NJ Real Estate Attorneys for Landlord/Tenant Issues
The rights and responsibilities of landlords and tenants in New Jersey are varied and can become very complex in certain situations. An experienced real estate attorney can properly explain the rights and responsibilities of landlords and tenants under the law to avoid costly litigation should the relationship degrade and a dispute arises.
At Einhorn Harris, our attorneys have over 50 years of collective experience helping clients throughout New Jersey navigate complicated landlord/tenant matters. We appreciate the challenges our clients face and work directly with them to get their landlord/tenant issues resolved quickly and efficiently.
Landlord/Tenant Section of the Special Civil Part Court
When there is a dispute between landlords and tenants, the Landlord/Tenant Section of the New Jersey Superior Court, Special Civil Part will generally hear the case. The Landlord/Tenant Section is one of three sections within the Special Civil Part, the other two sections are the Small Claims section and the Special Civil Actions section. Landlords may file a complaint against a tenant in the Landlord/Tenant Section for many reasons including if the tenant:
- Fails to pay rent;
- Is habitually late in paying rent;
- Engages in disorderly conduct;
- Willfully destroys or causes damage to the property;
- Violates any of the agreed upon rules and regulations after the tenant received written notice; or
- If the tenant is convicted for a drug-related offense
- Breaches of the terms and conditions of the Lease Agreement…
A landlord must prove a case in court with documents and witnesses. The tenant also has the opportunity to prove the complaint is false with documents, such as canceled rent checks and the testimony of witnesses in court. A tenant can also assert that the rent was withheld because repairs were not made by offering repair invoices, photos, and other evidence.
If the case is judged in favor of the landlord, the landlord will obtain a “judgment for possession” to force the tenant to move out in three business days. Under special circumstances, the judge may grant permission for the tenant to stay on the premises for up to six months, as long as the rent is paid.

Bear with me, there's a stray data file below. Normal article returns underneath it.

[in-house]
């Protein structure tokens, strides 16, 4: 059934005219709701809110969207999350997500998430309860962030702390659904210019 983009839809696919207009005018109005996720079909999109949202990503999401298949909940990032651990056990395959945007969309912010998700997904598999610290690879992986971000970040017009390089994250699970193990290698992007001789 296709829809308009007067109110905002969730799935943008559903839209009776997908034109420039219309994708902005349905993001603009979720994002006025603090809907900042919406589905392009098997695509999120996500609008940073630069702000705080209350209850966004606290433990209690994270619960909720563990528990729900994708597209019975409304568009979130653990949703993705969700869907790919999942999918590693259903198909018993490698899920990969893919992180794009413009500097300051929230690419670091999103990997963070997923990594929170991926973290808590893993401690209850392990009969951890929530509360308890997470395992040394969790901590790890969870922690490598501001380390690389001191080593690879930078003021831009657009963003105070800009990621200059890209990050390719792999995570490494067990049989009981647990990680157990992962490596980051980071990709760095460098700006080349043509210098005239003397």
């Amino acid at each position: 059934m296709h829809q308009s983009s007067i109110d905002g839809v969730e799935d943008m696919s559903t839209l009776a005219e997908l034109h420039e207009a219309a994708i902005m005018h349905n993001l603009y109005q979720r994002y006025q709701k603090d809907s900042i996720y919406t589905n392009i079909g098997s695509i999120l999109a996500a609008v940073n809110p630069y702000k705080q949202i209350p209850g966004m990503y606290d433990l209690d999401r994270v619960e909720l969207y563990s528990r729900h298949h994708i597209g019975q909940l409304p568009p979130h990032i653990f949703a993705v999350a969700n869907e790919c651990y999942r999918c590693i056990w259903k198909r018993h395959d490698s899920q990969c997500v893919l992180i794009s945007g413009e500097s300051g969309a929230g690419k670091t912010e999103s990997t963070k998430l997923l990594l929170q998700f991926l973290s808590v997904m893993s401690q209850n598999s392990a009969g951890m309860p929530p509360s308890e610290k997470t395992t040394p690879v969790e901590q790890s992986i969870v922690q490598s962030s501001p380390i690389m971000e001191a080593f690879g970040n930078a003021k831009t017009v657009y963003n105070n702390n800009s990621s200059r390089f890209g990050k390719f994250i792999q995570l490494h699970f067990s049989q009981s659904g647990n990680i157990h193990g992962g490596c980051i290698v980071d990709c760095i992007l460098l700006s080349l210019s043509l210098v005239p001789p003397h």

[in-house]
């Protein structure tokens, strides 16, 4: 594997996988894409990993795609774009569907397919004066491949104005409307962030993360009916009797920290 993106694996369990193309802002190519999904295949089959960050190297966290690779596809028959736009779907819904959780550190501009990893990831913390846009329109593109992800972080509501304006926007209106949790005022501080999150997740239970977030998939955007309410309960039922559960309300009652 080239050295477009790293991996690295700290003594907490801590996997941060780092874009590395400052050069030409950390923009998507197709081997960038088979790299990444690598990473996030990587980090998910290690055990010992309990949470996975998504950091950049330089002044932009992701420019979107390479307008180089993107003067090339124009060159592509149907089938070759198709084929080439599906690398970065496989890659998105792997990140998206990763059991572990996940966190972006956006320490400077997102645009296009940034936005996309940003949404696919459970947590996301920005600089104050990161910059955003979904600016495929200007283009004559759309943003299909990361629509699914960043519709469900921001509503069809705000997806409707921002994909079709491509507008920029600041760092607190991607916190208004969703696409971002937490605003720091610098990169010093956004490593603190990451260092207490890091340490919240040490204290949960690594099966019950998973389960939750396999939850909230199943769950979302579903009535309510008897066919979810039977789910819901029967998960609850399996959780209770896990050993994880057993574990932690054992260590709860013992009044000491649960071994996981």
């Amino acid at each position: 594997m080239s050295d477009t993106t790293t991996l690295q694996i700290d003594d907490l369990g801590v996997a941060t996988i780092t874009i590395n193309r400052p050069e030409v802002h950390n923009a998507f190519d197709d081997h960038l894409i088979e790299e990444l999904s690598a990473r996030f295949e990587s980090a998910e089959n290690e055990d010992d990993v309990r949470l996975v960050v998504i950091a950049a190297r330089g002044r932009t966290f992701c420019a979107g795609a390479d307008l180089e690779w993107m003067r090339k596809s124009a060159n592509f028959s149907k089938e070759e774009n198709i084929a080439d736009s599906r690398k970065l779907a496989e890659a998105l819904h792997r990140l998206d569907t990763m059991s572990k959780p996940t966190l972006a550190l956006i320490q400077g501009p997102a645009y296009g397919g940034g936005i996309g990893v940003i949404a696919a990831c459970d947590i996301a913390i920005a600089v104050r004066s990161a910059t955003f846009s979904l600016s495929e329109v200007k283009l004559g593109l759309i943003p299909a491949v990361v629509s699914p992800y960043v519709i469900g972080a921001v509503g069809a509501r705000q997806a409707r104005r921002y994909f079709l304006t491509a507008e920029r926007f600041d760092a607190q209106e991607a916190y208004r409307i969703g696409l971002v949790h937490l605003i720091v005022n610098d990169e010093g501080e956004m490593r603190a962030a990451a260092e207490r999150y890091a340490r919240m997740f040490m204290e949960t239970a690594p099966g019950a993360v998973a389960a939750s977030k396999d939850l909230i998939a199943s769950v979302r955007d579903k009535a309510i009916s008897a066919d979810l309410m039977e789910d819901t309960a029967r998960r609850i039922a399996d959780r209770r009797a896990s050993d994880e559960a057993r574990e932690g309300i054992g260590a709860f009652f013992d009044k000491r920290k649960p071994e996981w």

Disputes involving security deposits are also a common problem between landlords and tenants. Under New Jersey law, the landlord must return the security deposit within 30 days from the date that the tenant moves out. The landlord is also responsible for notifying the tenant if the security deposit will be retained and for specifying a list of the repairs and the costs that will be deducted from the deposit. The landlord can also sue the tenant for more than the security deposit if there is proof that the cost of repair exceeds the amount of the security deposit.
Consult an Experienced Landlord/Tenant Attorney at Einhorn Harris
Hiring a competent real estate attorney before signing a lease agreement can help ensure that you are completely informed of your rights and responsibilities under the law. When you work with a real estate lawyer at our firm, we will carefully guide you through the process to lower the probability of a dispute arising throughout the term of the lease. If you are contemplating signing a lease or are involved in a landlord/tenant dispute, we encourage you to contact our firm today at 973-627-7300. The New Jersey lawyers in our practice handle landlord/tenant matters and other real estate issues throughout the State of New Jersey.
Real Estate Blog
- Understanding New Jersey’s Process For Obtaining Land Use And Zoning Variances
- Why The “Rain Tax” Is A Bad Idea For New Jersey Property Owners
- Caveat Emptor: “Let The Buyer Beware” – Due Diligence In Commercial Real Estate Purchases
- Real Estate Tax Appeals – A Strategy For Cost Reduction
- How To Buy A Home
- Tenants’ Survival Guide In A Depressed Market
- My Business License Was Denied Due To Zoning Issues. What Do I Do?
- Can I put my rent into escrow until landlord completes work?
- Deja Vu: The Aftermath Of Hurricane Sandy: Tips For Getting Your Home Or Business Running Again
- My neighbor and I are fighting over common driveway. What do I do?
- What Do I Need To Know About Renting A Storefront?
- New Jersey Landlord/Tenant Seminar Slides
- Hurricane Irene Damage still not repaired by landlord. Help?
- I Am Planning On Buying My First House. What Should I Know?
- Can I Get My Property Taxes Lowered?
- I Want To Build An Addition To My Home But Was Denied
- Hurricane Irene Damage To Business? Both The Tenant And Landlord Should Look To The Lease
- The Aftermath Of Hurricane Irene: Tips For Getting Your Home Or Business Running Again
- In New Jersey A Realtor’s Reliance on Seller’s Statements May Lead To Liability
- Gifting Real Estate To Family? The IRS May Come Knocking
- Congress Brings Down The Hammer On Vacation Home Sales
- Real Estate Tax Appeals—A Strategy for Cost Reduction